Thumbnail image of: Kidney: Illustration

Chronic Kidney Disease

What is chronic kidney disease?

Chronic kidney disease is a slow loss of kidney function over time.

The kidneys are inside your belly, on either side of your spine just above your waist. They make urine by removing waste products, extra salt and other minerals, and water from the blood. As long as you have at least one kidney that is working, your body can filter enough blood and make enough urine to keep you healthy.

As kidney disease gets worse, you may develop kidney failure, which means:

  • Your body cannot get rid of wastes.
  • Your body cannot keep a healthy balance of water and minerals.
  • Your kidneys may make less urine, or no urine.

If not treated, kidney failure will cause death within a few days or weeks.

Chronic kidney disease can affect your health in other ways. For example, it can cause or worsen high blood pressure. You are also more likely to have blood vessel or heart disease, bone disease, anemia, and nutrition problems.

What is the cause?

Chronic kidney disease is more common in middle-aged and older people. It is caused by damage to the kidneys over the years by diseases such as:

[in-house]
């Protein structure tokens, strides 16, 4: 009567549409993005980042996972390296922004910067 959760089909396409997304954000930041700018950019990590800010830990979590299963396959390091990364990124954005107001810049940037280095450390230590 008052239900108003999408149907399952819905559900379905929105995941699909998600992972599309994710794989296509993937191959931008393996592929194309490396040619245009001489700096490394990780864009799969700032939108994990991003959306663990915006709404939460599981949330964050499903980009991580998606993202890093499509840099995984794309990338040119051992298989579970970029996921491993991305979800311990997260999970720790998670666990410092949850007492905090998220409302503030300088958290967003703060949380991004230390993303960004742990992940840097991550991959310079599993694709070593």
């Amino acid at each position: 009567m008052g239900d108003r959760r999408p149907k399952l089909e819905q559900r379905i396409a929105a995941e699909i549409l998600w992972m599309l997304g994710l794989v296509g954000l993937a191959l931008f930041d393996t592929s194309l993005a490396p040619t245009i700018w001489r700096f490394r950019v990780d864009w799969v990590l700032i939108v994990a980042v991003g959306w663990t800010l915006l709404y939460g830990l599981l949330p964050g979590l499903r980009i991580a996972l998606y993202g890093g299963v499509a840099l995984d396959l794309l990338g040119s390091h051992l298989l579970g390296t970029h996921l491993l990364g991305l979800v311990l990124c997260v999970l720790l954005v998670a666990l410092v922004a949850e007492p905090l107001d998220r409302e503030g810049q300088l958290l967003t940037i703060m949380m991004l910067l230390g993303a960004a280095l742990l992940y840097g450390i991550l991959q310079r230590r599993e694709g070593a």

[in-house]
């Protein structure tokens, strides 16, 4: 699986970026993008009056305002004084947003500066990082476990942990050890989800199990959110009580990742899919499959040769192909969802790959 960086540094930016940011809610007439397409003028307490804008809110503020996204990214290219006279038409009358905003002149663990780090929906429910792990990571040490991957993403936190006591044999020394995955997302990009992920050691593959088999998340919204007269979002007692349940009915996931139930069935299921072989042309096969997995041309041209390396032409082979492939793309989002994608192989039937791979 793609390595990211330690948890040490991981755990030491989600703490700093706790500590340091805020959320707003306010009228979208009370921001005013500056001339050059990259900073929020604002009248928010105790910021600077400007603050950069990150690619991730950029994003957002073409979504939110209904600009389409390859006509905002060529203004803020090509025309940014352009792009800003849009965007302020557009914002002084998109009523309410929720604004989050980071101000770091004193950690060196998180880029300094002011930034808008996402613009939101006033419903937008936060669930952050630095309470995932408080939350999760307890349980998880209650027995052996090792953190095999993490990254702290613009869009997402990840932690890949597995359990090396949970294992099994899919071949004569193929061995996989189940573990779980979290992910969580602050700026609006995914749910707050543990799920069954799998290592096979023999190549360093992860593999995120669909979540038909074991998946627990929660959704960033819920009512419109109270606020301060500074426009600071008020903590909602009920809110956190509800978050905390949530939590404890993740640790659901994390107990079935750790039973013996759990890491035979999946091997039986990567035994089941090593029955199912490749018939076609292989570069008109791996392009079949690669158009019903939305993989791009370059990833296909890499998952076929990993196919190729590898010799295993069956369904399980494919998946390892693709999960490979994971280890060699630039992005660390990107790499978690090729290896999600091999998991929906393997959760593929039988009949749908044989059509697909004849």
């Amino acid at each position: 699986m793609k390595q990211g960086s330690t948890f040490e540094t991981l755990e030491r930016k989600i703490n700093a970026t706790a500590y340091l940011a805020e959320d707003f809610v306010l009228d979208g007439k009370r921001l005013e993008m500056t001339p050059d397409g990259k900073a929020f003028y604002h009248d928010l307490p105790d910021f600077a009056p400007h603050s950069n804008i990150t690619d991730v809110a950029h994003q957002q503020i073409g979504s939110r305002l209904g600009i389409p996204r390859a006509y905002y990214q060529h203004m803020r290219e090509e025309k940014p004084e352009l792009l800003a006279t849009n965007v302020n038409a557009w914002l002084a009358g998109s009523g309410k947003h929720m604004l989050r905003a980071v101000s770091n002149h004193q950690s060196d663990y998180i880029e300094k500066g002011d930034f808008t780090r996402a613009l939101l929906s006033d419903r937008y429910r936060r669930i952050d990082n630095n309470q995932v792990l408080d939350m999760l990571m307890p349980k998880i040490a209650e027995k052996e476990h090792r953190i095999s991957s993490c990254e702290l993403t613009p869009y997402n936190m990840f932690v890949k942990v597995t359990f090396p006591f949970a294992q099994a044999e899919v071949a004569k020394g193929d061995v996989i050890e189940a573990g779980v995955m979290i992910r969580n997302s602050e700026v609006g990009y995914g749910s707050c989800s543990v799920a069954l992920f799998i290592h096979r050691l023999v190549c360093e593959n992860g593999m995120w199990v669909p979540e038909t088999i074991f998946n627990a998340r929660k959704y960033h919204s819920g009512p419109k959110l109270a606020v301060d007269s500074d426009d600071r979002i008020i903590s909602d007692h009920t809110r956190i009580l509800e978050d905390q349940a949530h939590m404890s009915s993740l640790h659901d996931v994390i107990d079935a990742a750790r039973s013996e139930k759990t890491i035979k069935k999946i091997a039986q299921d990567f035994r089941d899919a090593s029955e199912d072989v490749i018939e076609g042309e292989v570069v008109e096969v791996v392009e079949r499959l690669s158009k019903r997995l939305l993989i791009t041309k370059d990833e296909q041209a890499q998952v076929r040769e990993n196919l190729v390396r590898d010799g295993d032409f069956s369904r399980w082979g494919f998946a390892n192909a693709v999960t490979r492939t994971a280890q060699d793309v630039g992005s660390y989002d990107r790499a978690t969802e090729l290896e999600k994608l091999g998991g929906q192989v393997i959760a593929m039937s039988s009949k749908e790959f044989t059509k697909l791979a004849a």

• High blood pressure
  • Diabetes
  • Heart or lung disease
  • Autoimmune disease, which is a disease that causes your body to mistakenly attack your own tissue, for example, lupus
  • Injury to the kidneys, kidney infection, and other kidney problems

Using nonprescription painkillers, such as acetaminophen, aspirin, or ibuprofen, for a long time can also cause chronic kidney failure. A family history of chronic kidney disease is also a risk factor.

What are the symptoms?

Chronic kidney disease gets worse over time. In the early stages, you may not have any symptoms. If you do have symptoms, they may come on gradually over several months. Symptoms may include:

  • Feeling tired or weak
  • Trouble staying alert during the day
  • Trouble sleeping at night
  • Itchy, dry skin
  • Headaches
  • Loss of appetite, often with weight loss

As your kidneys get worse, other parts of your body may be damaged by excess waste and changes in the balance of water, salt, and other minerals. Some of the common symptoms of kidney failure include:

  • Changes in urine, such as urinating more often, less often, or not at all
  • Swelling, especially in your legs, feet, or ankles
  • Muscle cramps or weakness
  • Bruising or bleeding
  • Skin that is yellow or a darker color than is usual for you
  • Unusual pain in one or both sides of your back
  • Nausea and vomiting
  • Shortness of breath
  • Confusion or seizures

How is it diagnosed?

Your healthcare provider will ask about your symptoms and medical history and examine you. Tests may include:

  • Blood and urine tests
  • Ultrasound scan, which uses sound waves to show pictures of the kidneys
  • CT scan, which uses X-rays and a computer to show detailed pictures of the kidneys
  • Needle biopsy, which is the removal of a small piece of tissue from your kidney with a needle

How is it treated?

Your healthcare provider may prescribe medicine to:

  • Treat health conditions that cause kidney disease such as diabetes, heart or lung disease, infection, or other kidney problems